In the early days of game design, before high-quality commercial game engines like Unity and UnrealEngine were widely and cheaply available to as many demographics as today, each new studio would write an engine for the types of games they were going to make with it. This allows a high degree of reusability of code between projects and makes things like cross-platform enhancements easier to implement. The idea of commercial game engines is to act as an environment of tools where all types of games can be created. Both in theory and in practice, these generalist game engines have succeeded in the market, especially due to frequent and substantial updates to each of the different code libraries that make up the engine. Specialized game engines are still common especially when an idea or core mechanic either hasn’t been well explored in games or when a next-generation game is being optimized to a bleeding-edge standard and existing engines have already been evaluated to not meet requirements.
In all software design, there is a balance between developing a specialized solution and developing a general solution. Popular commercial game engines may seem to disprove that assertion, but it’s not the design of those engines that make them general. It’s the idea that with large amounts of code and many implementations of solutions to common problems, and the ability to extend those solutions, that you can solve any of the typical problems that have been found common in the games industry. It’s not just the workbench-like approach that makes these engines prevalent though, it’s that you can make games quickly and easily compared with a bespoke engine. One idea tantamount to the philosophy of commercial engines is that a common solution to a common problem that’s been widely accepted is usually good enough, and of course, letting someone else build your engine lets the game developers focus on their game.
Whether composing a game engine from third-party components, establishing a workbench of tools for your asset pipeline, or evaluating commercial engines, there are a lot of similar considerations. Oftentimes dozens of hours of research or training time may go into this step of a game project and the close examination of your project’s requirements upfront will always pay off.
I’ll break down the core systems of a game engine and explain how each of the attributes of those systems affects the different resources that are used and tools that must be created when an engine is designed. Entire books have been written on each of the topics I’ll present here, this overview is intended to be high-level and provide an abstract on the theory of game engine design. Though there many ways to write these systems and tools in software and most software implementations are not publically available.
Game Engine Systems
The different systems in a game engine are broken down by the task that they need to perform at a high-level. Broadly categorized those are input, rendering, physics, audio, networking, and often scripting, logic and AI systems will be separate and present. The game itself is built by providing the correct configurations when initializing and resources when running these systems, especially scripting or some other logic system it’s common for files and assets to be managed through a specialized system such as resource manager if the other system’s don’t load resources on their own. I won’t include the resource management system description here, instead, I’ll include descriptions of the resources each other system requires. It’s also common to separate UI into its own system. Rather than assume UI is built strictly using input, rendering, audio, and scripting it’s usually built on top of them as its own system. I won’t describe UI as a separate system, I’ll instead assume the appropriate functions exist within those other systems, and UI implementation is designed on a per-game basis. There are other ways to slice this list when looked at from the perspective of other paradigms of software design, but this is how I’ll describe them.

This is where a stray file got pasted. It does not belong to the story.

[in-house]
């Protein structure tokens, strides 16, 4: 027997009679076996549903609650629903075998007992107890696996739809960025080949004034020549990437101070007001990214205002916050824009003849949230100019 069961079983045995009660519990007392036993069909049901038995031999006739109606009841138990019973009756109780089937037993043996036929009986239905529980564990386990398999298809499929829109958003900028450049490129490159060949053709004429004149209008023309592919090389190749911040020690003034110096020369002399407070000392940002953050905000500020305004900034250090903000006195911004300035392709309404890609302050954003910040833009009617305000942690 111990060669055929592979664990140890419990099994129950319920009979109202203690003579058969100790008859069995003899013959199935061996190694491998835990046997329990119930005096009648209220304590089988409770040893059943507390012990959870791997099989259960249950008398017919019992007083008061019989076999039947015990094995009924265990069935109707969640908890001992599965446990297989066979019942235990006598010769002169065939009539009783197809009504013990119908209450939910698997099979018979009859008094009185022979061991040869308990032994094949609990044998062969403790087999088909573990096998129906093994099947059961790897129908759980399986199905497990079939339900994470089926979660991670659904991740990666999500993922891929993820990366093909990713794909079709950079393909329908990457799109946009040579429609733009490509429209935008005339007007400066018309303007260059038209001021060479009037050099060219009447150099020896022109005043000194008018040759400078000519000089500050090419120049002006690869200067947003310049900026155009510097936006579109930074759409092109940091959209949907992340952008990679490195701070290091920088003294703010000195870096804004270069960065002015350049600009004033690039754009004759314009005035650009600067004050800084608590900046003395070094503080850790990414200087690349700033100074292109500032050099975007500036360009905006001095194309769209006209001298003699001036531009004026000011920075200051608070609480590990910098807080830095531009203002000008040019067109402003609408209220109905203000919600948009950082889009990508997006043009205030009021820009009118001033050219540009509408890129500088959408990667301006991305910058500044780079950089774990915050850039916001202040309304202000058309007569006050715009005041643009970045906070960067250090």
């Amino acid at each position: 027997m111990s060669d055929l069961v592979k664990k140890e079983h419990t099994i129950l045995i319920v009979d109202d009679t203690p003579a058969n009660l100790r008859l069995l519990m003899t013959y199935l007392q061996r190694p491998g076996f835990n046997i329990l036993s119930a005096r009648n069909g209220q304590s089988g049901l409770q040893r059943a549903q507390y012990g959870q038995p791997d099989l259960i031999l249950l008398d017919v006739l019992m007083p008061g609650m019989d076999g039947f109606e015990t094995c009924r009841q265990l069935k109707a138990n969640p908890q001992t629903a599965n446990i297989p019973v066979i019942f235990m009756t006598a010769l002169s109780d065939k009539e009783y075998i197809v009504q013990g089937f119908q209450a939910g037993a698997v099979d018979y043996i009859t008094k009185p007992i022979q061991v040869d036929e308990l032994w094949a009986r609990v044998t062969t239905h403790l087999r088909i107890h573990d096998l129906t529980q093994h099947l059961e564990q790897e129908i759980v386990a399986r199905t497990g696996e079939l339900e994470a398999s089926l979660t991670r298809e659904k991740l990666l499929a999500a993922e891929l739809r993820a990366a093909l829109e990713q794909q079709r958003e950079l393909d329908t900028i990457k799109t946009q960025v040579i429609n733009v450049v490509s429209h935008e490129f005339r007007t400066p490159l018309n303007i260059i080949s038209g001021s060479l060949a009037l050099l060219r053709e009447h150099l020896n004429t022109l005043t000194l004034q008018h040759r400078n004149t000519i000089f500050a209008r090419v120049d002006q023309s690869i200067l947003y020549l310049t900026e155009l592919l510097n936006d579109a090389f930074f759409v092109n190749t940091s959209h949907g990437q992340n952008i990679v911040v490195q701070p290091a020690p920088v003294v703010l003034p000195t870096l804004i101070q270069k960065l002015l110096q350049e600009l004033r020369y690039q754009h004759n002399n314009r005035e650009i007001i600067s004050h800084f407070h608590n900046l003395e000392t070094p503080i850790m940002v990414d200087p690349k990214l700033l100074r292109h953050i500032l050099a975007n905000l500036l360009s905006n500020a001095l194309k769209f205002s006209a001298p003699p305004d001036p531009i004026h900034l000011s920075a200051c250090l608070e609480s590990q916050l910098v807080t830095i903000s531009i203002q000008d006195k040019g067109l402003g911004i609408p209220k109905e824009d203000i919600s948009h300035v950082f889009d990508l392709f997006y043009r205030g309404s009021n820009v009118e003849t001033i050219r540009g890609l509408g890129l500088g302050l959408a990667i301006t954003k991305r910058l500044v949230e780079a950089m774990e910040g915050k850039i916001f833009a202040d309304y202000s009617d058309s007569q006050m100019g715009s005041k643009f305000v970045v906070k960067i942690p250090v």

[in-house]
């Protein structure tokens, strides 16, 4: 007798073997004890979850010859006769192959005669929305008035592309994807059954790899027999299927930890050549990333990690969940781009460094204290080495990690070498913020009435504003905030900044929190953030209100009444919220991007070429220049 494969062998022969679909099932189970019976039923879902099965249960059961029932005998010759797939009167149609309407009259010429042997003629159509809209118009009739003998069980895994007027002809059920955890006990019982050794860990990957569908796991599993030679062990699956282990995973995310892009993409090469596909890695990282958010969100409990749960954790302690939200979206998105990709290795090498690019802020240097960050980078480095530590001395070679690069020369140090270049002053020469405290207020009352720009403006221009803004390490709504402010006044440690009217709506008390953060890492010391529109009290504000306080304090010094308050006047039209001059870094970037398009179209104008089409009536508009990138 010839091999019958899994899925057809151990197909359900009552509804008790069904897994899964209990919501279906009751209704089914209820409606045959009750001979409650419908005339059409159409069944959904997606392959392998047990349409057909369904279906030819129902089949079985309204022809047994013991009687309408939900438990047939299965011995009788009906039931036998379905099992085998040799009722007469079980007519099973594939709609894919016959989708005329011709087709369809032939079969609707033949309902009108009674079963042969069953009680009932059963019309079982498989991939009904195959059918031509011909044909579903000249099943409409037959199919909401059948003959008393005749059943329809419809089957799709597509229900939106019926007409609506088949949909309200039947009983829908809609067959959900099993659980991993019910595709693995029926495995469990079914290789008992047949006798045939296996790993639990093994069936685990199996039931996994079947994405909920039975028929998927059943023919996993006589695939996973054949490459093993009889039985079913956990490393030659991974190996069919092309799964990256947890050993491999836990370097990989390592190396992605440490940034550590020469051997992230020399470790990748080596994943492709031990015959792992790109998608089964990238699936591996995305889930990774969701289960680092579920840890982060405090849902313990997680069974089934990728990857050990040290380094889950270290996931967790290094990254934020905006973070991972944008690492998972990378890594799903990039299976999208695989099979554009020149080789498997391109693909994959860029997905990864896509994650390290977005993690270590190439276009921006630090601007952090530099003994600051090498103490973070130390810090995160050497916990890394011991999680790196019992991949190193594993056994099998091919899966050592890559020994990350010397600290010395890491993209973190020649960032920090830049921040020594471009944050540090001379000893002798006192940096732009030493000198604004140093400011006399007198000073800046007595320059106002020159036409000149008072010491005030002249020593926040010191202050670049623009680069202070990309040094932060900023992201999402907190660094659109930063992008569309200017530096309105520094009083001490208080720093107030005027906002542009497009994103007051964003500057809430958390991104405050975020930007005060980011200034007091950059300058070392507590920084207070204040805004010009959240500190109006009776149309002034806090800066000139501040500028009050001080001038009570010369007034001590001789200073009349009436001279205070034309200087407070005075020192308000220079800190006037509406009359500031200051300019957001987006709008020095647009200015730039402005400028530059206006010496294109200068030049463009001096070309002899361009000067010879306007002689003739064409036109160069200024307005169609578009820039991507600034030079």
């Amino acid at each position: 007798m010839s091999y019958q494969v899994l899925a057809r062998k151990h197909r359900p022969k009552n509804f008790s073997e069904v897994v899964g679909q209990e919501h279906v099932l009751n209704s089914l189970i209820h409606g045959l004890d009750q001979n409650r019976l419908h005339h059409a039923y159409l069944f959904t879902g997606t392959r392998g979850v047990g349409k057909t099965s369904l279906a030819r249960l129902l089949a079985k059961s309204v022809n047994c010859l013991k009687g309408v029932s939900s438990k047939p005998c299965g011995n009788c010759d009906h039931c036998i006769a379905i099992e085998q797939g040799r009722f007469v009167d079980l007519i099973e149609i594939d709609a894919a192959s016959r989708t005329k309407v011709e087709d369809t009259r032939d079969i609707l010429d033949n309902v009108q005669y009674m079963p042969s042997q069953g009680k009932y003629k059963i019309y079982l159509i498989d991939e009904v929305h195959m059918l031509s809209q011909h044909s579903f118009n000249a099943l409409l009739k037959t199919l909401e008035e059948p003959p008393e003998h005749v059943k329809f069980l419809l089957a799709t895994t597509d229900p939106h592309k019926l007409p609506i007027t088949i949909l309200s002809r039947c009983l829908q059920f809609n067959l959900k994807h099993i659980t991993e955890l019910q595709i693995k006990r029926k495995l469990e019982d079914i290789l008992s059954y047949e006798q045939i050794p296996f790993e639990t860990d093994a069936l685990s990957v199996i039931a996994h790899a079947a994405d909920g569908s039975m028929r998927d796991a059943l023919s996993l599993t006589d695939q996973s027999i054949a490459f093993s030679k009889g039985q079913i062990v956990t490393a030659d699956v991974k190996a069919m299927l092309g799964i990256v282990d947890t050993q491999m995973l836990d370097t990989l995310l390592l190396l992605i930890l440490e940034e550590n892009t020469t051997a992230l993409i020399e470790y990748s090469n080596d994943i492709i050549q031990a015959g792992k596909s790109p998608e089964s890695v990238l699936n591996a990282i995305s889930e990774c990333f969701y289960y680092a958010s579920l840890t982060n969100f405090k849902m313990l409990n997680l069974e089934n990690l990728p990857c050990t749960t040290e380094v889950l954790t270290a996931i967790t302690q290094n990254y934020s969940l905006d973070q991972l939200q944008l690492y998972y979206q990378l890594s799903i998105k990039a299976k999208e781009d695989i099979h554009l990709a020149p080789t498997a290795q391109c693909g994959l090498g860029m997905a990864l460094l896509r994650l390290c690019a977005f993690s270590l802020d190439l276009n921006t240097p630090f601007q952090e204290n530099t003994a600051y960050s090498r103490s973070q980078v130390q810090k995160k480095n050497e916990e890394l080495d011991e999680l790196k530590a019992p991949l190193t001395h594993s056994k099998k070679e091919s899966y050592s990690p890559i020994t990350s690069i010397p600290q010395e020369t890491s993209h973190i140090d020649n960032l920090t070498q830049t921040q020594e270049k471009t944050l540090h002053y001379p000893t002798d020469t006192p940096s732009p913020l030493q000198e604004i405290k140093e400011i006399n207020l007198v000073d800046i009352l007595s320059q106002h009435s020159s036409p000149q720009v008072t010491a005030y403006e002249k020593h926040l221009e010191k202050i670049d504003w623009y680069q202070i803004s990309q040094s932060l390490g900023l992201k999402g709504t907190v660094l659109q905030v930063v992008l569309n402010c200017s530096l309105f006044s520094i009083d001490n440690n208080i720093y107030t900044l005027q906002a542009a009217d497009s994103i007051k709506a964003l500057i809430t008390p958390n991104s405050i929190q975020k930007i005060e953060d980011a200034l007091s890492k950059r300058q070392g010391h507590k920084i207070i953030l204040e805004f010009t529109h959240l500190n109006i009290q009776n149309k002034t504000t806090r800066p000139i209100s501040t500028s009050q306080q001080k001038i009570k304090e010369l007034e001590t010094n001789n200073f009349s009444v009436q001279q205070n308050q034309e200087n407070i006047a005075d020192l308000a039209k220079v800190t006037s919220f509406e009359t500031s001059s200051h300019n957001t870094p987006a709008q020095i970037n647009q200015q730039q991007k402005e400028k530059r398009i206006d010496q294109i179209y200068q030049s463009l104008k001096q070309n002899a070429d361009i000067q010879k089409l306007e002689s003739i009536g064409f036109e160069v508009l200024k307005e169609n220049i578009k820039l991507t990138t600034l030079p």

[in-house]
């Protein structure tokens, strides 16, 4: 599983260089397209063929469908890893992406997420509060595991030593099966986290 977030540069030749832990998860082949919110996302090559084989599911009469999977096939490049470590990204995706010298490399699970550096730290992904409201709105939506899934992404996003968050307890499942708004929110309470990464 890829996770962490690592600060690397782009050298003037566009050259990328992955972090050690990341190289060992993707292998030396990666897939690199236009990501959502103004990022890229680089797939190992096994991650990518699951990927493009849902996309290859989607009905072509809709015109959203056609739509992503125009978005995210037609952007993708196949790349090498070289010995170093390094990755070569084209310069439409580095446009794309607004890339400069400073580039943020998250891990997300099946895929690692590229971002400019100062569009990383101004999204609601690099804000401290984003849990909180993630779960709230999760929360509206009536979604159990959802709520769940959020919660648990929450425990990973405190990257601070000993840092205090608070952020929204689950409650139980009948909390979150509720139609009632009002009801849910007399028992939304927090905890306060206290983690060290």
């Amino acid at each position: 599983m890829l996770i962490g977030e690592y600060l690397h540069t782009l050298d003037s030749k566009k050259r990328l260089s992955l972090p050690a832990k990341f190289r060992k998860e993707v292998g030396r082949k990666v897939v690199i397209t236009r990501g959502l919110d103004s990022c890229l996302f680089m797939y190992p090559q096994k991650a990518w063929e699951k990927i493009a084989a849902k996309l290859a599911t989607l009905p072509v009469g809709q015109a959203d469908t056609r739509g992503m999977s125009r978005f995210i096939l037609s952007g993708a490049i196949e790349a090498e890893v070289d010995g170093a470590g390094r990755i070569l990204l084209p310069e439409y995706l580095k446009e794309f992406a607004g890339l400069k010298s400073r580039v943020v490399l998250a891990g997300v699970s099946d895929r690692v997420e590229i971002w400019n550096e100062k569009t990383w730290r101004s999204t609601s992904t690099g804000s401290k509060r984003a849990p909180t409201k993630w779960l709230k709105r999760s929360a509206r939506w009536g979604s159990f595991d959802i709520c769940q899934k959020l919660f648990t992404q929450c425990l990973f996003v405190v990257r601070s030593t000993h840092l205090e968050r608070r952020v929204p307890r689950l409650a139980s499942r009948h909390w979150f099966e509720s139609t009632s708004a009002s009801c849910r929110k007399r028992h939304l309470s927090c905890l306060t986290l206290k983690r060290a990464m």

The input system is responsible for accepting input from devices like controllers, keyboards, mice and joysticks, and mapping it to respective actions provided by the scripting system. Commonly an input system behaves as a message scheduling process, and inputs are actually queued and processed that way instead. This opens many doors such as the ability of AI systems to be built by scripting systems simply queueing events just as if a controller had done it. That abstraction between player-controlled actor and game-controlled actor can be useful for many types of games such as those implementing squad mechanics or others where player control switches between different heroes throughout the game. It can be useful for input systems to publish the controller type that their players are using so that the correct images of buttons can be shown in the UI for example.
- A configuration file for key and button action mappings for each input type, where actions are named for the given game context, those action names may be in an input system configuration file as well.
- (Potentially) user profile configurations loaded by the network or scripting systems for modern controllers.